March 4, 2019

Analysis needs to happen in real-time if the vehicle is to keep up with constantly changing driving conditions

Thanks to guest blogger, Arjuna Chala, Senior Director, Special Projects, LexisNexis®, HPCC Systems, for these insights. This article first appeared on the HPCC Systems blog. Born from the deep data analytics history of LexisNexis Risk Solutions, HPCC Systems provides high-performance, parallel processing and delivery for applications using big data.

I’ve been intrigued of late by the challenge of managing the big data needs of  autonomous cars. The self-driving vehicle has been a tech dream for decades, and now that broadband connectivity, cloud computing and artificial intelligence are increasingly available, I believe we’ll see autonomous cars going mainstream in the near future, provided certain technical and regulatory milestone are reached.

Which brings me to the problem of big data and self-driving cars. Autonomous vehicles generate a staggering amount of data: Intel CEO Brian Krzanich estimated one car generates four terabytes of data in eight hours of operation. Multiple image, radar/LIDAR time-of-flight, accelerometer, telemetry and gyroscope sensors generate data streams that must be analyzed in order to perform the calculations and adjustments required to safely navigate a car.

That analysis needs to happen in real-time if the car is to keep up with constantly changing driving conditions (inputs from other cars or pedestrians moving around the vehicle, changing weather, traffic signals, and so on).

These real-time performance requirements mean there’s no time to upload data to a central server, conduct the necessary analytics and then send instructions back to the car for execution. Data that is critical to safely navigate the car must be analyzed locally by the car itself (essentially the car is an edge device in a cloud network).

Not only does the car need to analyze data on its own, it must also learn to pick and choose between different data streams to identify the ones best suited for analysis at any given moment to keep the car driving safely.

That last requirement, the need to determine what data is required to perform an analysis, is tricky. While predefined filters can help a car’s machine learning routines learn what data to use and when to use it, those filters can’t be updated in real-time. Accordingly, an autonomous car will need to run machine learning and analytics engines powerful enough to recognize mission critical data requiring immediate analysis and action.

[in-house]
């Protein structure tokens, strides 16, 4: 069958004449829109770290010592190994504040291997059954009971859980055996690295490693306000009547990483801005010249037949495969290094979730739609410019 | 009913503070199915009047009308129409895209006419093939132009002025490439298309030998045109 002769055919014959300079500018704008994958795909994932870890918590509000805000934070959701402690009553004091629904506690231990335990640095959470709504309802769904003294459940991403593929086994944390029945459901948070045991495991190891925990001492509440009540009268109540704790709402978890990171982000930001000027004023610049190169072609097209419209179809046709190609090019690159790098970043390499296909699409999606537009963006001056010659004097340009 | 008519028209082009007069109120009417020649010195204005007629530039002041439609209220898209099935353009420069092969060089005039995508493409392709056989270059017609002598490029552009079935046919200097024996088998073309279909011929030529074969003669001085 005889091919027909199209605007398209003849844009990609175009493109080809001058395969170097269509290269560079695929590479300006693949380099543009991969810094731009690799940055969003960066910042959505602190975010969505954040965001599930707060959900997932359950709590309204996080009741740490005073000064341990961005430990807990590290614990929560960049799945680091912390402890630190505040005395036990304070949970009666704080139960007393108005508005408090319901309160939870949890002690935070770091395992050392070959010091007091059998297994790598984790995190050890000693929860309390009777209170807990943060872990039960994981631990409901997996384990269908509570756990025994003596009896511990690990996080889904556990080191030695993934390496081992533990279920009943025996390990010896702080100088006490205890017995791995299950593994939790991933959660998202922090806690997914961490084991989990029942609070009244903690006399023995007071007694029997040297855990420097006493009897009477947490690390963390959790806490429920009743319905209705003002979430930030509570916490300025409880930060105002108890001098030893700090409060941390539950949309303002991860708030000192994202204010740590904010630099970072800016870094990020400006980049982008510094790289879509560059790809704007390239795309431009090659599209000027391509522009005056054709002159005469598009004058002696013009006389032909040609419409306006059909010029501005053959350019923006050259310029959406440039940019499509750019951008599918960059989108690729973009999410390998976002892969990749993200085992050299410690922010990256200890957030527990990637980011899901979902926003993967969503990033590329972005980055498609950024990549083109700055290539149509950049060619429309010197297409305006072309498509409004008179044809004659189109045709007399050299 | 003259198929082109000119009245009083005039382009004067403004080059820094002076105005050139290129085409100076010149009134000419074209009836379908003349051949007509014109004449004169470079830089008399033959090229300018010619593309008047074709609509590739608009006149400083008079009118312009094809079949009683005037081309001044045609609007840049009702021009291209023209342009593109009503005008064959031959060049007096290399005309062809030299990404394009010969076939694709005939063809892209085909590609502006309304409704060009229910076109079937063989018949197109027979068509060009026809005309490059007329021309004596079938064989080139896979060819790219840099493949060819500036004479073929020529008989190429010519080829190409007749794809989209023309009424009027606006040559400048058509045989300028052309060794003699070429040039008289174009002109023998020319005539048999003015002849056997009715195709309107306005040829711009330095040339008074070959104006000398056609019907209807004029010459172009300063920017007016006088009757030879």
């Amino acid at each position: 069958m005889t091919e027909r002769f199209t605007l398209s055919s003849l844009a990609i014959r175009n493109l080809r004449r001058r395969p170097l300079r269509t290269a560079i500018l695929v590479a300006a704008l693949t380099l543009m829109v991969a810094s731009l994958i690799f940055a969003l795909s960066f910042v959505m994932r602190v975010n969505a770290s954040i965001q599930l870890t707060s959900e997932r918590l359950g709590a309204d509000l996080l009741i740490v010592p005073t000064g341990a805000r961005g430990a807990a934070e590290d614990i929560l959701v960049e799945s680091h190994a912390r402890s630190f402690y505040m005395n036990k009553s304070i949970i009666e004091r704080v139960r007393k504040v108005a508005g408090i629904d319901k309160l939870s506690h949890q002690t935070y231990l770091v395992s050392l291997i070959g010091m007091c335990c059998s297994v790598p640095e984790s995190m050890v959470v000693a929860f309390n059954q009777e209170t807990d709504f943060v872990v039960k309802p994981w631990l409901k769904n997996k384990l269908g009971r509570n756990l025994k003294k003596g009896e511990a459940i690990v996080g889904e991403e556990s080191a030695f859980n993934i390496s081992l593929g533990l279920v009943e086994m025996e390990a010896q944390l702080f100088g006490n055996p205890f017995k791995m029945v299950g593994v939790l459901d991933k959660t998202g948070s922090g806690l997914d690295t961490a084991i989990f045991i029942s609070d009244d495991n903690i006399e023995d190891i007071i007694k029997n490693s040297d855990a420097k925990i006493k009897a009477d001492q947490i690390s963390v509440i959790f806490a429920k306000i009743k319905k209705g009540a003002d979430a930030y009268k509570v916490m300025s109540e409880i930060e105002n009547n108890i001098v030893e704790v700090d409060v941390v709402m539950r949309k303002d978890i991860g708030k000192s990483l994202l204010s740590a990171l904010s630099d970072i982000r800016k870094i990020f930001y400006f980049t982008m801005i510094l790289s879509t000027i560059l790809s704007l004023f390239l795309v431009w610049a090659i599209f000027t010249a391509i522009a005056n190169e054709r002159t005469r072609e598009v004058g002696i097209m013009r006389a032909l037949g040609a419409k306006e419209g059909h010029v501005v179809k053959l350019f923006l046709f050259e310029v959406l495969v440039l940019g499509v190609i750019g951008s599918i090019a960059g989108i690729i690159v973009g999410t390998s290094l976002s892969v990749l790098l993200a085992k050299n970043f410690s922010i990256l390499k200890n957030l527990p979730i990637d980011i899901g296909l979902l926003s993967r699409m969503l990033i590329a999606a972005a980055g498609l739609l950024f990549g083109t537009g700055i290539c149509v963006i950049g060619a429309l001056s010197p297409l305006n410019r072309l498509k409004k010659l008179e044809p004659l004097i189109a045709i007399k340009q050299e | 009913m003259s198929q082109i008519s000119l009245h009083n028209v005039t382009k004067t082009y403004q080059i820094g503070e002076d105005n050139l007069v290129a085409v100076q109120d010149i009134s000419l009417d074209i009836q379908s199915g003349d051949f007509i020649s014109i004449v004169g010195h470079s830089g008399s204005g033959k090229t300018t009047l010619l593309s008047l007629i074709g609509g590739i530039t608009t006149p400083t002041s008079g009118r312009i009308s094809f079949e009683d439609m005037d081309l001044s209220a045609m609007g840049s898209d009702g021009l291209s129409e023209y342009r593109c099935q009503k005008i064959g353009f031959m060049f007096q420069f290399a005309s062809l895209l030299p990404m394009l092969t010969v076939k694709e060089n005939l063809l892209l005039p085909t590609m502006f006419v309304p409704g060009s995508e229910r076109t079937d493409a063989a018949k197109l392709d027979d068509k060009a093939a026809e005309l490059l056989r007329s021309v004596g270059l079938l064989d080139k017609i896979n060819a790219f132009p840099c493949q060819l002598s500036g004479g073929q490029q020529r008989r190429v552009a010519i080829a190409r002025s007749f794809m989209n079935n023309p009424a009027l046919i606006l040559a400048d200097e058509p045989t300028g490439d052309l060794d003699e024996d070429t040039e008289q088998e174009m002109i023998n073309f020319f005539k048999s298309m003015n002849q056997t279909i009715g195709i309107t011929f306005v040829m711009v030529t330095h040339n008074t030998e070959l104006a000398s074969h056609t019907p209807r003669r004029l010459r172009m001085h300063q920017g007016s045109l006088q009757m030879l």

We need analytics and machine learning algorithms for autonomous cars that can:

  • Identify data in all formats.
  • Recognize what data is required for mission critical operations and perform analysis of that data locally.
  • Compress or aggregate non-critical data for uploading to the cloud for future use
  • Schedule uploads of non-critical data from the car to the cloud when less expensive communications are available (for example, when the car is parked overnight at home and can access the owner’s wi-fi instead of a metered cellular network).
  • Know how to call for legacy data from the cloud so the AI can use it for future analytics.

Executing for today with the future in mind

The last bullet is particularly important. An autonomous car manufacturer will be responsible for storing vast amounts of data generated by cars operating around the world, and much of that data will likely have no real value when initially captured.

However, that data’s value may be revealed in the future as the manufacturer’s autonomous driving applications evolve and improve.

Today’s non-critical data can be useful for future applications, provided the data is properly stored and catalogued so it can be easily found. Without careful cataloguing of data as it’s captured, autonomous vehicle makers run the risk of creating a “dark data” problem.

Dark data is the term used to describe data assets an organization collects, but fails to take advantage of because they don’t know how to or have forgotten they have it. I believe this will be a particularly significant problem for self-driving cars because of the sheer volume of data they generate. And as we see more vendors enter the autonomous driving space, the ones that will ultimately win out over others will be those vendors best prepared to analyze data at the local level, and have catalogued their databases properly, so future autonomous applications can find the legacy data they need, when they need it.

If you are new to HPCC Systems, we encourage you to check out the HPCC Systems website to learn more about how HPCC Systems is an ideal platform for big data needs, including those required for autonomous car use cases.

LexisNexis Risk Solutions, a unit of RELX Group, is a global data technology and advanced analytics leader, with customers in over 100 countries worldwide.

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